Our Lady of the Zombies: The Art of Aurel Schmidt

Aurel Schmidt’s fecal faces are devilish. Each of her seductive uglies is made of an assortment of drug paraphernalia, post-coital litter, organic and synthetic waste, gutter vermin, flowing hair, decaying flowers, all of it and more, as if it has all crawled and converged to form this horrific image. The zombies, burn-outs, and party monsters are Rabelaisian parodies of sacrosanct youth culture, full of misanthropic contradictions, each named for a misogynistic joke or after drug addict vernacular; puerile and violent themes are rendered with exquisite lifelike detail, and sexual references are also references to a culture of garbage. When she arrived in New York, it seems Aurel Schmidt witnessed a city with consumer swine flu–a diarrheal social set where conspicuous consumption has turned cannibalistic, represented in her art as a materialism gone toxic in an unsustainable urban ecology. The Williamsburg art scene is depicted as a cast of “burn-outs” gorging on celebrity status, candy condoms, cocaine bumps, tons of cigarettes, prodding each other with provocative artworks and rubber sex toys. From the septic swill of Manhattan’s narcissistic, memory-addled art scene, Schmidt made portraits of the all night “party monsters” out of stale, rotted food, maggoty smiles slobbering beer, bloody band-aid noses, lipstick and semen smears.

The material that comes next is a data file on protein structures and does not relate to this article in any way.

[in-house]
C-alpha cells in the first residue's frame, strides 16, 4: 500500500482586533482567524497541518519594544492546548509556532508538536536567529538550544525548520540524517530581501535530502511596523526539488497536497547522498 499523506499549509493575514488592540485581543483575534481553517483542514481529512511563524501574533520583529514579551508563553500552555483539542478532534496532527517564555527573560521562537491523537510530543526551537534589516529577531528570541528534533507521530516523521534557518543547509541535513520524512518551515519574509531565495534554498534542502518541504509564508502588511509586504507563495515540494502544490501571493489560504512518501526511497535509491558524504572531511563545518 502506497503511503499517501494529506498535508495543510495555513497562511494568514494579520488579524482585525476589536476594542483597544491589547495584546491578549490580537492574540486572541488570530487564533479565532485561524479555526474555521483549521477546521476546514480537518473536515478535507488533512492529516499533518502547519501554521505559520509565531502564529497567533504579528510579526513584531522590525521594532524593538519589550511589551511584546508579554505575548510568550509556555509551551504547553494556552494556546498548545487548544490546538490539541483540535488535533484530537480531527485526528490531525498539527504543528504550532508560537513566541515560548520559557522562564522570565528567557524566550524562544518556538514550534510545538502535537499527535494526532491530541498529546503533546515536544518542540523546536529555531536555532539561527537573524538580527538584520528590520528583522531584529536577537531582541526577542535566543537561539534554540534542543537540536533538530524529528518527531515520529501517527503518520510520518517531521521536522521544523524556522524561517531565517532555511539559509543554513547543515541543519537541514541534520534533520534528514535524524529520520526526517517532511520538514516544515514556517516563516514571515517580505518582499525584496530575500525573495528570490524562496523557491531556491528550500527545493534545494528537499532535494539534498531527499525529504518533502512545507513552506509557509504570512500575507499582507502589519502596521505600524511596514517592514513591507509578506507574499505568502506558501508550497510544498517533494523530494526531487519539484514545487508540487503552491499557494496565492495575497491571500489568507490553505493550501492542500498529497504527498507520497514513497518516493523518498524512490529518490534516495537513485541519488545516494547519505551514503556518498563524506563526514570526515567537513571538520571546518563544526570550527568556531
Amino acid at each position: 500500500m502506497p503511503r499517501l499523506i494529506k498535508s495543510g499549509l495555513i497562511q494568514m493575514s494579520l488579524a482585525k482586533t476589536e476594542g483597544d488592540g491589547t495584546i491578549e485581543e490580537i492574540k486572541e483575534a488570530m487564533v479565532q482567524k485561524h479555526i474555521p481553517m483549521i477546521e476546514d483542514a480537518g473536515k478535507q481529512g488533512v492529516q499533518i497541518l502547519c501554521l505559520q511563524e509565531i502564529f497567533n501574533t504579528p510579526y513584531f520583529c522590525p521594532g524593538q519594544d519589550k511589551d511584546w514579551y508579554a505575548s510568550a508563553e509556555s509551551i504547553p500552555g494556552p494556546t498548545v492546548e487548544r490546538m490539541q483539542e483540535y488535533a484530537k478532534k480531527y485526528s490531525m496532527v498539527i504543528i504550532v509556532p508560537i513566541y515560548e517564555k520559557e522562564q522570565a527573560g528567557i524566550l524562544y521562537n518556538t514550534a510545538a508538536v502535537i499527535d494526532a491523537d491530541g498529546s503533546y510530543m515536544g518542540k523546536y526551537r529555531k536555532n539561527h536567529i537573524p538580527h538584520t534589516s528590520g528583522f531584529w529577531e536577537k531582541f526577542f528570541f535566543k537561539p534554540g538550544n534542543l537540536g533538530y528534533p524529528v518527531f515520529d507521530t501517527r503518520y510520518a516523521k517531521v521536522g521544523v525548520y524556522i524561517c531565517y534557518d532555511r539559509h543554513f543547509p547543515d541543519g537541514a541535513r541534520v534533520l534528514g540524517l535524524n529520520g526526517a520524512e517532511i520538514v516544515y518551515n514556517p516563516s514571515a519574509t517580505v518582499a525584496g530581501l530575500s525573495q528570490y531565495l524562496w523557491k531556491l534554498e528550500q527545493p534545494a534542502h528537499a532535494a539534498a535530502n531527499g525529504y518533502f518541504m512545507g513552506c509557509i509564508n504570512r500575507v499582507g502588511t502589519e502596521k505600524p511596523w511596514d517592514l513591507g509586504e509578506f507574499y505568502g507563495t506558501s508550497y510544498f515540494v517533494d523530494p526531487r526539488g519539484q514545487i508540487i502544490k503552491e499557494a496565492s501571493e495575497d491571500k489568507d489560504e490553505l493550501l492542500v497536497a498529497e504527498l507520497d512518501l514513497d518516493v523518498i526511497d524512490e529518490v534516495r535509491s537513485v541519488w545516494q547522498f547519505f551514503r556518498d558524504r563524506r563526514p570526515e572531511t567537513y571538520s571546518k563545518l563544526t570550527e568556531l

It’s not just Manhattan she represents–this is the mental state of dissolution that we are in, whether it’s Iraq, Afghanistan, the tar sands of Alberta, the auto industry bailout, the serial killings and drug wars in Juárez, Mexico, or Vancouver, BC–her drawings depict the hell in us, the sodden waste of our everlasting narcissism. The intense detail and sinuous lines, the indestructible skills of the artist are plastic. The flat surface upon which the faces and bodies suddenly appear remind me of the horrible conglomerations of plastic in the Great Pacific Garbage Patch, a floating, killing miasma of our own making. You are what you eat, and in Schmidt’s case, the irony is that she bites the hand that feeds her.

The harder Schmidt pushes her subject matter towards the lip of obscenity the more sensually appetizing the drawings appear to be; it’s that contrast between the sweet technical skills and the acid wit of the pictures–a fresh horror not everyone can stomach…

See Issue 110 to read Lee Henderson’s entire article!

Volume 28, Number 2

This article originally appeared in Border Crossings #110, published June 2009.

Border Crossings looks at contemporary art with interest, passion and thoroughness. Subscribe to Border Crossings today for as little as $24/year.